In the three years since Uhuru Kenyatta became president of Kenya, relations between his government and non-governmental organisations (NGOs) have been repeatedly strained. Recently friction arose when the NGO Board – the agency responsible for registering organisations in Kenya – announced strict new rules on expatriate NGO workers.
At nearly the same time, NGOs were accused of betraying Kenya with information that led Uganda to send its pipeline through Tanzania rather than Kenya.
This is not the first time such discord has arisen. In 2015 the Cabinet Secretary for Devolution used the presentation of the first Annual Report on NGOs to emphasise that these organisations should move away from political activities. Almost 1,000 NGOs faced deregistration.
Throughout this period, the government has also dragged its feet on implementing the Public Benefit Organisation Act even though it was enacted in 2013. So the recent restrictions instead refer to legislation on NGOs from the 1990s.
Why does this keep happening?
On the surface, the government’s concerns are legitimate. It is utterly reasonable for a government to monitor organisations, especially foreign ones, operating within its borders. Requiring that organisations attempt to hire locals before importing staff also makes sense. The US does the same thing with its H1-B visas.
Likewise, following up on organisations whose funds come from unknown sources, as Kenya is doing, is reasonable in a country that has experienced repeated terrorist attacks in recent years. And deregistering organisations that do not submit required paperwork is understandable.
Yet scratch beneath the surface and one finds more systematic anti-foreign and anti-NGO sentiment running through this Kenyatta administration. In 2013, Kenyatta was elected on a largely anti-foreign platform, particularly against the International Criminal Court. At the time it was investigating his role – and that of his running mate William Ruto – in the 2008 post-election violence.
Loyal MPs have since argued that NGOs conspired with the ICC against the Kenyan leaders. This has been used as justification for reducing NGO freedoms and access to funds. And this has led some to refer to civil society as “evil” society in public discourse.
The Jubilee government has also implemented restrictions on other forms of civil society suggesting liberties be tightened more generally. Legislation passed in 2013 introduced new restrictions on journalists and threats against them have been increasing.
Extrajudicial killings have also been on the rise.
Moreover, many say that threatening deregistration of some NGOs is politically motivated – as for organisations like the Kenya Human Rights Commission.
Combined, this all suggests backsliding in Kenya’s democracy. But as Karuti Kanyinga has argued, the friction with NGOs should not be surprising, since Kenyatta’s administration is comprised largely of allies of former President Daniel arap Moi and his Kenya African National Union (KANU) party.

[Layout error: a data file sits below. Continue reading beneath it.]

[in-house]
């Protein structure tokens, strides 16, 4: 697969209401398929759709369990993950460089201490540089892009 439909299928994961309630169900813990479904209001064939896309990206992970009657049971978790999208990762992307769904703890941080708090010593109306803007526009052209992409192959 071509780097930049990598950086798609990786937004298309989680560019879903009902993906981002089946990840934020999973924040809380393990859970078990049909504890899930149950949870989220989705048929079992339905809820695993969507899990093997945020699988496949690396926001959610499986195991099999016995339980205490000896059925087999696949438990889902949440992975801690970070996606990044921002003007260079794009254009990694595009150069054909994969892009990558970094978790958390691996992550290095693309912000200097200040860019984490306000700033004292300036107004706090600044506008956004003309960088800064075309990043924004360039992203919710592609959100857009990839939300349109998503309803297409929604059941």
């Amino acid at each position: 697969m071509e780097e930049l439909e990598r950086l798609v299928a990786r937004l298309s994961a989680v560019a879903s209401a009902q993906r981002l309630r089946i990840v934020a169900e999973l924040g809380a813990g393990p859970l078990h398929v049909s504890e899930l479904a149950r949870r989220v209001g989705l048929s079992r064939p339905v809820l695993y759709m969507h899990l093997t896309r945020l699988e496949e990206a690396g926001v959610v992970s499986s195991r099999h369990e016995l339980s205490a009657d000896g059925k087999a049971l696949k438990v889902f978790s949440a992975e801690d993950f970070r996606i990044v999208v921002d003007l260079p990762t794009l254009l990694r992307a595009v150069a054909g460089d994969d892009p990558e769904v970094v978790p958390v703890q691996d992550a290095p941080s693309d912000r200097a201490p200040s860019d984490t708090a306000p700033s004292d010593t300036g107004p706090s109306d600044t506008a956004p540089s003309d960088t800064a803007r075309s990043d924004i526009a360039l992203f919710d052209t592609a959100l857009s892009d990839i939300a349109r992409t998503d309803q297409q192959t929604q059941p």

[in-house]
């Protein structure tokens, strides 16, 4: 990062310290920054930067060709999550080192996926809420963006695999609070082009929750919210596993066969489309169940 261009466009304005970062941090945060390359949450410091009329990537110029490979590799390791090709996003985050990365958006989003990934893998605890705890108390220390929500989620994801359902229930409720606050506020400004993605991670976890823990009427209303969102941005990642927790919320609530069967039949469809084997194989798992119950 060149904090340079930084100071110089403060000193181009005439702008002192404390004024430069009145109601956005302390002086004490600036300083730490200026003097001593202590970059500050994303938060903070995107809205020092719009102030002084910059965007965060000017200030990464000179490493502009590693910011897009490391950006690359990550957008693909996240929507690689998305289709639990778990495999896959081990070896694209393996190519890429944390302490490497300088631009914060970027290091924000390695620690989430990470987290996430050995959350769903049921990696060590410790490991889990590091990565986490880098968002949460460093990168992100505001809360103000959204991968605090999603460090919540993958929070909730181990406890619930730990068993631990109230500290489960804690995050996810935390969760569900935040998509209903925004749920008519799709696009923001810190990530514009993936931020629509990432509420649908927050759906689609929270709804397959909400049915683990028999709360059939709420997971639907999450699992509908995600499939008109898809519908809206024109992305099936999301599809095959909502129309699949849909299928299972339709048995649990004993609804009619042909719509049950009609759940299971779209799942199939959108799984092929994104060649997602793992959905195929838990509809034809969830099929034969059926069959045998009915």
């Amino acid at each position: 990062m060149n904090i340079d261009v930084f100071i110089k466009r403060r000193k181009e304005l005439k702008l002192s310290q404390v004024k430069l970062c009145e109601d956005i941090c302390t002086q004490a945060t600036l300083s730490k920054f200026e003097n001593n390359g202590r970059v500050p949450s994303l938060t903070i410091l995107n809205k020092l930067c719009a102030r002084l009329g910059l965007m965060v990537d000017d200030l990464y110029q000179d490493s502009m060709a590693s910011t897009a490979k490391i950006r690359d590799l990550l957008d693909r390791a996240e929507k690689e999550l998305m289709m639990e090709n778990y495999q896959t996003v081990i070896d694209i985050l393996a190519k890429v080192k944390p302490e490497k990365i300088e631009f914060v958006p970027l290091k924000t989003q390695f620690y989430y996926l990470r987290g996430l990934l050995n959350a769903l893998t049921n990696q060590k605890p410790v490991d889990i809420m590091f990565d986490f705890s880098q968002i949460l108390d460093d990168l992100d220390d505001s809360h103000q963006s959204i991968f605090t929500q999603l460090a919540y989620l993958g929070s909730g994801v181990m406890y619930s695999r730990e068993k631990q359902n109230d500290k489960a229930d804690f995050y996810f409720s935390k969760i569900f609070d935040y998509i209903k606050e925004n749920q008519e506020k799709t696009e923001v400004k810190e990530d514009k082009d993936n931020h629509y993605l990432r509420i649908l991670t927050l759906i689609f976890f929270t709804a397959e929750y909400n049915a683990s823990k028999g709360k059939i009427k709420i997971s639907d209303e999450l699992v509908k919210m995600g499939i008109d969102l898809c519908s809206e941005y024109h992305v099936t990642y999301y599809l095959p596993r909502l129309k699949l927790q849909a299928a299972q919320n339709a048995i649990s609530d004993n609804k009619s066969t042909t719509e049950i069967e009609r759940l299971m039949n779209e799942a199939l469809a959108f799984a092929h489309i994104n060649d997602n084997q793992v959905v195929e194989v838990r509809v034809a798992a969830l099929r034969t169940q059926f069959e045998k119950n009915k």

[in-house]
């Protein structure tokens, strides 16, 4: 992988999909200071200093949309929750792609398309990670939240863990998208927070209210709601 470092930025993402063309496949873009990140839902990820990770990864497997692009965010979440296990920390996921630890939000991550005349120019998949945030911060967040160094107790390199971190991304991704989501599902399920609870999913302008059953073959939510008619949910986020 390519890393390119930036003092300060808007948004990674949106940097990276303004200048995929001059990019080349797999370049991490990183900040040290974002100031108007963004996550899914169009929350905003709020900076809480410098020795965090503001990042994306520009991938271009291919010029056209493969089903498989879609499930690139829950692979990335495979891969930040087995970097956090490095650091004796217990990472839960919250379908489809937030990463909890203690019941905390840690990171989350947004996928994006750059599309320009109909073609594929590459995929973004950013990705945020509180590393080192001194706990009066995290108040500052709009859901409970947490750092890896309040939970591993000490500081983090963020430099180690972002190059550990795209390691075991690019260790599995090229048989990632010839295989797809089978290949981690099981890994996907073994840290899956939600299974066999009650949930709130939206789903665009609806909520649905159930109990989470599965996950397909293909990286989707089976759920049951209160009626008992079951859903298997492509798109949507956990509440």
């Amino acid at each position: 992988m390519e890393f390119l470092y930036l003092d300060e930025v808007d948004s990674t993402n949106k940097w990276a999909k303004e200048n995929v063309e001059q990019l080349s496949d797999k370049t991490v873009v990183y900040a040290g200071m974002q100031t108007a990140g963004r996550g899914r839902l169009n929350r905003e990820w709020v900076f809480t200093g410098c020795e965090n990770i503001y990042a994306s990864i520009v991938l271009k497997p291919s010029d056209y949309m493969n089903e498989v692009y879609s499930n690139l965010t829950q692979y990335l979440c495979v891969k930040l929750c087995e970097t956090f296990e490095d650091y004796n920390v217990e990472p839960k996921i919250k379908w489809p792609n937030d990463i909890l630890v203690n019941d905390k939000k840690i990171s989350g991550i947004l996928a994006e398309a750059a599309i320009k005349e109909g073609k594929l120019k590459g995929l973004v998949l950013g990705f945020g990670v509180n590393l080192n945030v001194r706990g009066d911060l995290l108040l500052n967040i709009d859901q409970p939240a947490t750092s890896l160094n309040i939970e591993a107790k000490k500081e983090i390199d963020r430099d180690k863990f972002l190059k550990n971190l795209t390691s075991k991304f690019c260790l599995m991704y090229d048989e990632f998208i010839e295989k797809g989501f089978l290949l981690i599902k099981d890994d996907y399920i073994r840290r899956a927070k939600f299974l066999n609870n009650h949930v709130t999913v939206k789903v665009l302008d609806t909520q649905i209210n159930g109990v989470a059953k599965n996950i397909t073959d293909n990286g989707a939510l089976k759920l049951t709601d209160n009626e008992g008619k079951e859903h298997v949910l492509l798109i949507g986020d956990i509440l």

Alongside religious organisations and professional associations, NGOs were major forces pushing Moi for freedoms and multiparty democracy in the 1990s. This stands in contrast with Kibaki’s National Rainbow Coalition (NARC) regime, which had been allied with civil society and NGOs during its long tenure in the opposition. NGOs and civil society actively worked with Kibaki to defeat Kenyatta in his first bid for the presidency in 2002.
Nevertheless, for Kenyans many of the current tensions hark back to the dark years of the Moi administration. Then, NGOs were regularly threatened and many NGO workers lived in constant fear.
A change of approach will help everyone
The Kenyatta government is not alone in believing that NGOs are a threat. Countries like Ethiopia, Eritrea, China, Vietnam and Russia all strongly restrict NGO autonomy and funding. Some say that Kenya’s restrictions make it increasingly resemble Vladimir Putin’s Russia.
There are at least three reasons why the Kenyatta administration may be acting against its own interest.
Firstly in terms of recent changes, there is little reason to assume that organisations which currently hire expensive expatriates are going to choose to reallocate these resources to Kenyan employees.
A vibrant set of idealistic Twitter users employing the hashtag #NGOInequality seem to think this might be the case. But despite their legitimate ethical concerns, experience suggests that these NGOs – especially foreign ones – are just as likely to withdraw their resources from Kenya. This would result in a net loss of money entering and circulating in the country.
Secondly, more generalised restrictions on civil society may not be good for the economy of Kenya and therefore the Kenyatta regime. Limiting foreign NGO funding would result in job losses and the loss of considerable programmatic money spent. The NGO sector employs between 80,000 and 240,000 people in Kenya.
Evidence tells us that NGOs work where they have more freedoms.
The more that Kenya moves away from democracy, the less likely NGOs are to locate their work there. Combined with increased insecurity from terror attacks, Nairobi could lose its appeal as a hub for NGOs throughout East Africa.
Third, my own social scientific research reveals that when people interact with NGOs providing services in Kenya, citizen views of the government are generally more favourable than when there is no contact with NGOs.
Many citizens give credit to the government for services received, regardless of the origin. And an overwhelming majority of NGOs in Kenya exist primarily to provide services. Reducing funding to these organisations is likely to lower popular views of government, not raise them.
Given these facts, the Kenyatta government may wish to reconsider its repeated attacks against NGOs. The country as a whole is likely to benefit.